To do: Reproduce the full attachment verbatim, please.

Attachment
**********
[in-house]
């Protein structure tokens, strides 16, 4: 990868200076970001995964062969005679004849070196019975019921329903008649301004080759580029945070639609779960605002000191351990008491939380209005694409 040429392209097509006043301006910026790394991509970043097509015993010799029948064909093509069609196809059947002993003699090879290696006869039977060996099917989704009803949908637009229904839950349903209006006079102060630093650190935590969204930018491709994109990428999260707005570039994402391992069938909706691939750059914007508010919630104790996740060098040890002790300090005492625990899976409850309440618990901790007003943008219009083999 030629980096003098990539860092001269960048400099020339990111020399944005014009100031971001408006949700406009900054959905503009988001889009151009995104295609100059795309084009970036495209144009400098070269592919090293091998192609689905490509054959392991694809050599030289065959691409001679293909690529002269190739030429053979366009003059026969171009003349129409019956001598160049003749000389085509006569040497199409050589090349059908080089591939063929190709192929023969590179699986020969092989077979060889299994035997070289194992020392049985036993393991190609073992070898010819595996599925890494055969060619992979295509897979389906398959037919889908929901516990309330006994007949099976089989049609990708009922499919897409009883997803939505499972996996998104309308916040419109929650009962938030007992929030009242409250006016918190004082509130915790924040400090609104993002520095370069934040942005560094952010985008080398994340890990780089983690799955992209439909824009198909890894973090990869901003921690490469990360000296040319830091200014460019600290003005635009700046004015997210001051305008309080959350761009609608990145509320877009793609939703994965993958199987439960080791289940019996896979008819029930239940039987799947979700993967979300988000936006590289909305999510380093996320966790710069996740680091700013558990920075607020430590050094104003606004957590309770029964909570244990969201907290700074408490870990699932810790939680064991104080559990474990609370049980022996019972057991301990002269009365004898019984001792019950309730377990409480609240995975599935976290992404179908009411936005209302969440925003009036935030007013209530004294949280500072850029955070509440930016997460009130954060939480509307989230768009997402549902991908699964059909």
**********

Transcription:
[in-house]
């Protein structure tokens, strides 16, 4: 990868200076970001995964062969005679004849070196019975019921329903008649301004080759580029945070639609779960605002000191351990008491939380209005694409 040429392209097509006043301006910026790394991509970043097509015993010799029948064909093509069609196809059947002993003699090879290696006869039977060996099917989704009803949908637009229904839950349903209006006079102060630093650190935590969204930018491709994109990428999260707005570039994402391992069938909706691939750059914007508010919630104790996740060098040890002790300090005492625990899976409850309440618990901790007003943008219009083999 030629980096003098990539860092001269960048400099020339990111020399944005014009100031971001408006949700406009900054959905503009988001889009151009995104295609100059795309084009970036495209144009400098070269592919090293091998192609689905490509054959392991694809050599030289065959691409001679293909690529002269190739030429053979366009003059026969171009003349129409019956001598160049003749000389085509006569040497199409050589090349059908080089591939063929190709192929023969590179699986020969092989077979060889299994035997070289194992020392049985036993393991190609073992070898010819595996599925890494055969060619992979295509897979389906398959037919889908929901516990309330006994007949099976089989049609990708009922499919897409009883997803939505499972996996998104309308916040419109929650009962938030007992929030009242409250006016918190004082509130915790924040400090609104993002520095370069934040942005560094952010985008080398994340890990780089983690799955992209439909824009198909890894973090990869901003921690490469990360000296040319830091200014460019600290003005635009700046004015997210001051305008309080959350761009609608990145509320877009793609939703994965993958199987439960080791289940019996896979008819029930239940039987799947979700993967979300988000936006590289909305999510380093996320966790710069996740680091700013558990920075607020430590050094104003606004957590309770029964909570244990969201907290700074408490870990699932810790939680064991104080559990474990609370049980022996019972057991301990002269009365004898019984001792019950309730377990409480609240995975599935976290992404179908009411936005209302969440925003009036935030007013209530004294949280500072850029955070509440930016997460009130954060939480509307989230768009997402549902991908699964059909």